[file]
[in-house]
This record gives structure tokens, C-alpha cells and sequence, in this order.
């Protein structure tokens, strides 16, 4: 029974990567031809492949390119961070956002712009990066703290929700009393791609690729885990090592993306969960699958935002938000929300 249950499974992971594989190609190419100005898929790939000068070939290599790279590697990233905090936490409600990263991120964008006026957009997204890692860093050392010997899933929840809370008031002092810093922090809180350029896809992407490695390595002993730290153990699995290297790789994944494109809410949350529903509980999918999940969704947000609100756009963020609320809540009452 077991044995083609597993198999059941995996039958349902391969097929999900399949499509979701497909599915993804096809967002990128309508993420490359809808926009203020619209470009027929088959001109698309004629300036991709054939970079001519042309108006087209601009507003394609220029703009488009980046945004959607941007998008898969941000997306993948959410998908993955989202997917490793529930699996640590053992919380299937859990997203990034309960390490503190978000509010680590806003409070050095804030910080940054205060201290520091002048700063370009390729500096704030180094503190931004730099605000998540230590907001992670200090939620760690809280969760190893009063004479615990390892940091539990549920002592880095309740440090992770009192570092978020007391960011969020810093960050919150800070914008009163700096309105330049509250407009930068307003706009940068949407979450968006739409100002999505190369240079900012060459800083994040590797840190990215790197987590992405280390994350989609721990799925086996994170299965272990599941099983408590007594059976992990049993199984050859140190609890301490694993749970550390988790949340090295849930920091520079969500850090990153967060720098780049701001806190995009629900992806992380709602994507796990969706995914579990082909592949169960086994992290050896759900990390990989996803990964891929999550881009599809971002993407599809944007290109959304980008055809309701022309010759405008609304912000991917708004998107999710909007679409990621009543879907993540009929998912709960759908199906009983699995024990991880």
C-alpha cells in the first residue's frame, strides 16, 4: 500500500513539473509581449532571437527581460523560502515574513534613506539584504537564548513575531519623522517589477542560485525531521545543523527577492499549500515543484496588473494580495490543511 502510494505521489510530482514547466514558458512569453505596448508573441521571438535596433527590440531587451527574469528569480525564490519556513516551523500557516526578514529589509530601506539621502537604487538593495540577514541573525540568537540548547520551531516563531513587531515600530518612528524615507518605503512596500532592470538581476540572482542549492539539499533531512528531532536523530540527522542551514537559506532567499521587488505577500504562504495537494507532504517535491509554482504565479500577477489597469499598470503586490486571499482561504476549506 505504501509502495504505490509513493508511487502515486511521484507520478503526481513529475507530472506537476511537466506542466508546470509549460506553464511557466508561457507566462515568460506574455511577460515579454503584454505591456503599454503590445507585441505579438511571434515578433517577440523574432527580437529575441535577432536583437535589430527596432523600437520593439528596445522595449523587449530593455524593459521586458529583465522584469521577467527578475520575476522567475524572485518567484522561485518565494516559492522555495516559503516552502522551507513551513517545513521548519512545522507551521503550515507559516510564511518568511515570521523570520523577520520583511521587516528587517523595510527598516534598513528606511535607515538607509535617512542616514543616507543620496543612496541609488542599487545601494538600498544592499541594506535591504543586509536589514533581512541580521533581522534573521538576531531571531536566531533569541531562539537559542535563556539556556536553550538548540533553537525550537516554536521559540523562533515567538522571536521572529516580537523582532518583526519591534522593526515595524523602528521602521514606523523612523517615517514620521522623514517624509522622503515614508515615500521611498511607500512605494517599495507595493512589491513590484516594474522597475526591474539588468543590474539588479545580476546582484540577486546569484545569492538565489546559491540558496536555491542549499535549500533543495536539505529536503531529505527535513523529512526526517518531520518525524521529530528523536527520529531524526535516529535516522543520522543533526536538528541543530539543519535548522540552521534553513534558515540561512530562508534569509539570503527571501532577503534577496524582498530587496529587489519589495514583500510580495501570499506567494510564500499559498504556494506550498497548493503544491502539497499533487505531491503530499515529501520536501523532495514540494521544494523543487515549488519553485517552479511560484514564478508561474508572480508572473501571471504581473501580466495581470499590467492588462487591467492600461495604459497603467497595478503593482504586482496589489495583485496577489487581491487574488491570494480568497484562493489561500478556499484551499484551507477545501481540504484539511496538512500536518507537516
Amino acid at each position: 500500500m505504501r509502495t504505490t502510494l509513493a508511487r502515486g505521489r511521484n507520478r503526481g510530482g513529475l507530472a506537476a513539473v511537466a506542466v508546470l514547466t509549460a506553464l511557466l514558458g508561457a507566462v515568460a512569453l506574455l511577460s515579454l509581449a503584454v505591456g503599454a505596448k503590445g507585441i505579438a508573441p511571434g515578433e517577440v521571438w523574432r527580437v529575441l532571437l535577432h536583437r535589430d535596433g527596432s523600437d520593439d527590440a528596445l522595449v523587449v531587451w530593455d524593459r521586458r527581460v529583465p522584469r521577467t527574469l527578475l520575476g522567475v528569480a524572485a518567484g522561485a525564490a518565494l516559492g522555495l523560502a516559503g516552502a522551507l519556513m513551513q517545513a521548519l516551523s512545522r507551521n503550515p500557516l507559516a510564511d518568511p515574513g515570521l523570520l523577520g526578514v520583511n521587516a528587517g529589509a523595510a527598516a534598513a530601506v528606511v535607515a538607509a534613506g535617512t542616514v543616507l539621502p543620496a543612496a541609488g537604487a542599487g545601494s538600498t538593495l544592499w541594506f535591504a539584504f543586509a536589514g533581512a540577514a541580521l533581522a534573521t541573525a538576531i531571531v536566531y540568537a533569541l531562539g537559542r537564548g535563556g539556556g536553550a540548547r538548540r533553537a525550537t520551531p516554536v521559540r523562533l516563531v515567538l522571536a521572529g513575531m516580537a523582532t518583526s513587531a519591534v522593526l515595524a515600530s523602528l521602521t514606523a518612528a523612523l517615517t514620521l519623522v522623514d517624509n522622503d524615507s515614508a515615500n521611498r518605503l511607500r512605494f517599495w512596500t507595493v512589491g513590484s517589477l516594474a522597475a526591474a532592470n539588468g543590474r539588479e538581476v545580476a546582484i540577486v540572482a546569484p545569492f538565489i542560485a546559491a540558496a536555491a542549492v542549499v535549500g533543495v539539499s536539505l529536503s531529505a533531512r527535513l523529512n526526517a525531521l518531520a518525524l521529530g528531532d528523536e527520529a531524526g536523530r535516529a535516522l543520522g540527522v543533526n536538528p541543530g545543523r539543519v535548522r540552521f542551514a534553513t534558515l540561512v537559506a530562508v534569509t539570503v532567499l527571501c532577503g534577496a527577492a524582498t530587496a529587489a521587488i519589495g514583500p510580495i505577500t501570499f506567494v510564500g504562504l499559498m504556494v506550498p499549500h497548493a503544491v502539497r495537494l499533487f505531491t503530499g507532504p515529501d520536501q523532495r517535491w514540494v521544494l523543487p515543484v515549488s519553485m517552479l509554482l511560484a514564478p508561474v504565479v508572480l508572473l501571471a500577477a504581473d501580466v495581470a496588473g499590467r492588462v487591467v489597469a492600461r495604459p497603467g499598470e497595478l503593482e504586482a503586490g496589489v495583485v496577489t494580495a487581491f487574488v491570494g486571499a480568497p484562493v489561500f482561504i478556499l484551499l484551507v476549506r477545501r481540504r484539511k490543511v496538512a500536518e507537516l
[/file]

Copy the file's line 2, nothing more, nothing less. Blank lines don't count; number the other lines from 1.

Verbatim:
This record gives structure tokens, C-alpha cells and sequence, in this order.